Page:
I'm standing outside Pliny Fisk and Gail Vittori's home, a thoroughly modern amalgamation of rebar, earthen walls, and galvanized-steel roof terraces that pierce the big Texas sky, listening to Fisk explain the workings of seven huge cisterns that collect rainwater. "Uh-oh" he jokes as a police car pulls into the gravel driveway and its occupants hop out. The cops, having a slow day, have stopped by strictly out of curiosity.
For months they've been driving by this place, and they can't figure out what it's all about. Fisk's eyes light up. No need to ask twice. He launches into an explanation of his demonstration home for the Center for Maximum Potential Building Systems (CMPBS), which incorporates local, environmentally sound building materials that can be dismantled and returned to the earth, plus solar energy, rainwater harvesting, and a closed-loop waste treatment system.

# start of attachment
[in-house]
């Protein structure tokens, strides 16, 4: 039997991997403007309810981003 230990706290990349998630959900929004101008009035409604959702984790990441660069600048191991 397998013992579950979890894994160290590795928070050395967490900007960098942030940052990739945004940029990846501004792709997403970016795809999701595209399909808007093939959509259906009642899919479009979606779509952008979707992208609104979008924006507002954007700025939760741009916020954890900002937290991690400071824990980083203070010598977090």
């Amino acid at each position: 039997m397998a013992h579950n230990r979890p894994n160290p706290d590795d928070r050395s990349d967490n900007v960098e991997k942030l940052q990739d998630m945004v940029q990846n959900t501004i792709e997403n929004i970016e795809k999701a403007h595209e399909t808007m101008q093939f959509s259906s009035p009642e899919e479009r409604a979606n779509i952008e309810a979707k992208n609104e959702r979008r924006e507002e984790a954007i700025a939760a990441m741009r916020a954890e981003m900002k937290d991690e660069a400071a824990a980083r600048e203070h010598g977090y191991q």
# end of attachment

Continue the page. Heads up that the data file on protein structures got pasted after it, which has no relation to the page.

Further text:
He's in the midst of describing the structural steel rebar, made locally from crushed cars, when the officers' radio dispatch interrupts. They look a bit relieved. The visitors probably weren't aware that they had just encountered the Daddy-O of sustainable living. It's an experience that can leave your head reeling, as Fisk, at a frantic pace, unravels ideas, statistics, and devastating truths about the way we live. An afternoon at the CMPBS makes it difficult to flush the toilet without guilt ever again.
Check out the May/June 2000 issue of
for more details about the construction and philosophy of the CMPBS.